Officer Pownall's "use of deadly force in this case was
justified." This expert report was withheld from Pownall by the
District Attorney's Office.
District Attorney Krasner has the sole authority to approve
court filings on behalf of Philadelphia District Attorney's
office. While in office District Attorney Krasner directed,
approved and or permitted the filing of motions, presentations
of other pleadings and statements to the Grand Jury and the
Court which intentionally omitted, concealed and or withheld
material facts and legal authority relevant to the judicial
proceedings in violation of the Rules of Professional Conduct,
Rule 3.3 (Candor Toward the Tribunal), Rule 8.4 (Professional
Misconduct) and Code of Judicial Conduct, Canon 2 (Impropriety
and or Appearance of Impropriety).
WHEREFORE, District Attorney Lawrence Samuel Krasner is
guilty of an impeachable offense warranting removal from office
and disqualification to hold any office of trust or profit under
this Commonwealth.
Article V:
Misbehavior In Office In the Nature of Violation of
the Rules of Professional Conduct and Code of
Judicial Conduct; specifically Rule 3.3 Candor to
Tribunal, Rule 8.4 Professional Misconduct, and Canon
2 of the Code of Judicial Conduct Impropriety and
Appearance of Impropriety in the matter In
re: Conflicts of Interest of Philadelphia District
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Attorney's Office
During sworn testimony, District Attorney Krasner withheld
material facts from the Supreme Court when he testified under
oath before the Supreme Court's Special Master. The Special
Master was appointed by the Supreme Court pursuant to its King's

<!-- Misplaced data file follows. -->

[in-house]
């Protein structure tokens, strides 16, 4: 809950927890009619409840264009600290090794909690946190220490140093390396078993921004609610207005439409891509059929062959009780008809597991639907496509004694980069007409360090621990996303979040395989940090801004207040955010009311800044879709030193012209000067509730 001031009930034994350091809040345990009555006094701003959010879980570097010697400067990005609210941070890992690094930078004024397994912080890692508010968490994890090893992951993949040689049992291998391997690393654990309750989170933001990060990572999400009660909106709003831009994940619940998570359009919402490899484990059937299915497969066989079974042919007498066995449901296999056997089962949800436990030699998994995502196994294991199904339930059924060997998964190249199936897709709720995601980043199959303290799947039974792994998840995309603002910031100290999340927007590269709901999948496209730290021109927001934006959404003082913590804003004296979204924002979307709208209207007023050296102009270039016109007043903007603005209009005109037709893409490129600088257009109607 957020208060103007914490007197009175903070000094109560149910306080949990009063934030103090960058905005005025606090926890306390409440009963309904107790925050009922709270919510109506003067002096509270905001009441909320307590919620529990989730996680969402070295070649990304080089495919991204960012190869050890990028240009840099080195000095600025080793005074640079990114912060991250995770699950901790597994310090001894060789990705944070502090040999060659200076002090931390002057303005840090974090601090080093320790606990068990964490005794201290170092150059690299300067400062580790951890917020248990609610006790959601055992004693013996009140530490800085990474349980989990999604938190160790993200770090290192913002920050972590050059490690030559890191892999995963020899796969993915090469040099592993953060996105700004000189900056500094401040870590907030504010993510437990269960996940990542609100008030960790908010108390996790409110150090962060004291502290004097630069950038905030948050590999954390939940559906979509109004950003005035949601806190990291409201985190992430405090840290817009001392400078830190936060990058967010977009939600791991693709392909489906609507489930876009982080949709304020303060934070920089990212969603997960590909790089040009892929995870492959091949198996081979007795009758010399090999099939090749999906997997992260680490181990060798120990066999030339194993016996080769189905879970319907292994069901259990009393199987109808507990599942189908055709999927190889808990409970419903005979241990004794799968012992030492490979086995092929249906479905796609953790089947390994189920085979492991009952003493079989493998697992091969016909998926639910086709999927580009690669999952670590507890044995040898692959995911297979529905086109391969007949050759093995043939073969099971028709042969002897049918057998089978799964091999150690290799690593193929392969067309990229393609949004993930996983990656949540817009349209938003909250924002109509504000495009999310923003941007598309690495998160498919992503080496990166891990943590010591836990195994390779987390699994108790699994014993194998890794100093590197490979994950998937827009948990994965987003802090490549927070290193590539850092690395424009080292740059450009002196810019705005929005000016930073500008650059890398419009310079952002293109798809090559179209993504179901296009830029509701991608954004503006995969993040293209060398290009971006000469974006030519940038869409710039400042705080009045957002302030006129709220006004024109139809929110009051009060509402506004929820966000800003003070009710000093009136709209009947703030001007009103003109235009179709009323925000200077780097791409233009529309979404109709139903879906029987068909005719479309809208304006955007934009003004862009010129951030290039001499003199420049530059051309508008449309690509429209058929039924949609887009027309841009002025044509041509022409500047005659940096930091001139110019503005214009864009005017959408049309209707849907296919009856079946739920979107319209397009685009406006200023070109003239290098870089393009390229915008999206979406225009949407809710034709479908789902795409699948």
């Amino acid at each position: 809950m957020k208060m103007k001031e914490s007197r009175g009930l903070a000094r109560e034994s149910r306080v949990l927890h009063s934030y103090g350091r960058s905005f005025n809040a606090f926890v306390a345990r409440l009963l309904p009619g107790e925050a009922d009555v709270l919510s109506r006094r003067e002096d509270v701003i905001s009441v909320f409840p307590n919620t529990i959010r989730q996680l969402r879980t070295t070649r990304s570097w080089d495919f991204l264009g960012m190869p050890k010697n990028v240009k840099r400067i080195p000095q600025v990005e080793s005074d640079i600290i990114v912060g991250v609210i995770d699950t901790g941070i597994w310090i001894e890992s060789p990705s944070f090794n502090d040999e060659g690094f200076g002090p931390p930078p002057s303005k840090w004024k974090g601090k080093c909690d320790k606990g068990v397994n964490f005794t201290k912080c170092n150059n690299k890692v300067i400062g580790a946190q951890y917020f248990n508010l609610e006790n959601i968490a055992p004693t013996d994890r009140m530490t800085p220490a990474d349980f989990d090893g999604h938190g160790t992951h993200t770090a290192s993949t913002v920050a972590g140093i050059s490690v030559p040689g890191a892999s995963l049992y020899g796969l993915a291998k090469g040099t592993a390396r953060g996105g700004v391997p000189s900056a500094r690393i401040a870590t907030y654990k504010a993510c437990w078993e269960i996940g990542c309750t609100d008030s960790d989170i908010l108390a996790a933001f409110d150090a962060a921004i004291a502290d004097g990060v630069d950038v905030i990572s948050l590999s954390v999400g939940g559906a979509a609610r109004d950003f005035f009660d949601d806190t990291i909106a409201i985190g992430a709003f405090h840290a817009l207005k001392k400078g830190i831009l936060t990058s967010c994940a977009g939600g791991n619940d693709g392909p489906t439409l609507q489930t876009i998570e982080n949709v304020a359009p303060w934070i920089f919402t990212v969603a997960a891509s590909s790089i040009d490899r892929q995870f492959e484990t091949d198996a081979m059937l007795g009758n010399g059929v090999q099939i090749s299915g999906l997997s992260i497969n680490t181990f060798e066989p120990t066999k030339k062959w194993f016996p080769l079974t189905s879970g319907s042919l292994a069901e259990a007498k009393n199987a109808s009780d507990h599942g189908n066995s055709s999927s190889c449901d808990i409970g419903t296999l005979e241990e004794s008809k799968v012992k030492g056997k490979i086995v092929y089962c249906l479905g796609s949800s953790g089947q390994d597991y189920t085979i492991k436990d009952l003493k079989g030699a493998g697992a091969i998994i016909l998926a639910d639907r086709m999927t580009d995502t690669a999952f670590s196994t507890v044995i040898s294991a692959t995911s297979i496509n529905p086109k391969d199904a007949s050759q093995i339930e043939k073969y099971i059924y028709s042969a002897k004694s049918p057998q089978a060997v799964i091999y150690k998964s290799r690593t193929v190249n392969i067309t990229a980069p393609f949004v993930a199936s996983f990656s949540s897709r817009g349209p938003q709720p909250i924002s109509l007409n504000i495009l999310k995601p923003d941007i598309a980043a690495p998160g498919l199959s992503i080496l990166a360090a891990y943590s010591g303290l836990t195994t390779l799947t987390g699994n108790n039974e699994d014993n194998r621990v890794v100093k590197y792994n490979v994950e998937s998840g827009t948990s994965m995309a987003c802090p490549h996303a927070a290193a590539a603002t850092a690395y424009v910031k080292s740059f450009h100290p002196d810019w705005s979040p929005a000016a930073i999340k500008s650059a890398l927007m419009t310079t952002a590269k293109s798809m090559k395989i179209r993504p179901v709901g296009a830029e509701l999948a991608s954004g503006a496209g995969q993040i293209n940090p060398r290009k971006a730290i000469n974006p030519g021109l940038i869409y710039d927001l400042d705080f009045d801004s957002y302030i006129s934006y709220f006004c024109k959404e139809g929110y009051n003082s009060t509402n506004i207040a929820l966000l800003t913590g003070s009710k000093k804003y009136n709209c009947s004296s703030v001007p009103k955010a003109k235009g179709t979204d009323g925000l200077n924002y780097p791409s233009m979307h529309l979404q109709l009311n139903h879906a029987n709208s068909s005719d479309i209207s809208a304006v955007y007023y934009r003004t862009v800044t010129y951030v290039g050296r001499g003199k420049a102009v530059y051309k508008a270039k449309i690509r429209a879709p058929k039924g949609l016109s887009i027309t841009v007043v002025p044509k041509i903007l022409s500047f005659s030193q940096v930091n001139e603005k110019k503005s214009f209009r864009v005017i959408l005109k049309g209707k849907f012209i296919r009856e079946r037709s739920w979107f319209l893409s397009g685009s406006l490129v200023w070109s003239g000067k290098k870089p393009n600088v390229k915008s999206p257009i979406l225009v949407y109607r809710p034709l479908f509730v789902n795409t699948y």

Bench jurisdiction to investigate whether District Attorney
Krasner had a conflict of interest favoring the defendant and
appellant, Mumia Abu-Jamal, who had been convicted of first-
degree murder of Officer Daniel Faulkner. District Attorney
Krasner testified that he "never represented any advocacy
organization for Mumia Abu-Jamal."
While affirmatively stating he never represented an
"organization" which advocated for Mumia Abu-Jamal, District
Attorney Krasner omitted the fact that he had, in fact,
represented at least one pro-Mumia activist who was arrested for
seeking to intimidate the judge deciding Abu-Jamal's Post
Conviction Relief Act ("PCRA") Petition. That activist, who at
the time was the "Director" of the "Youth Action Coalition," was
arrested along-side local leaders of The International Concerned
Family and Friends of Mumia Abu-Jamal, all of whom were
protesting outside the home of Abu-Jamal's PCRA judge in an
effort to illegally influence the very proceedings at issue in
Mumia Abu-Jamal's nunc pro tunc appeal.
District Attorney Krasner represented this "Director," and
potentially other pro-Mumia activists, against charges for
violating a criminal statute that prohibits protesting outside
the homes of judicial officers to influence the outcome of cases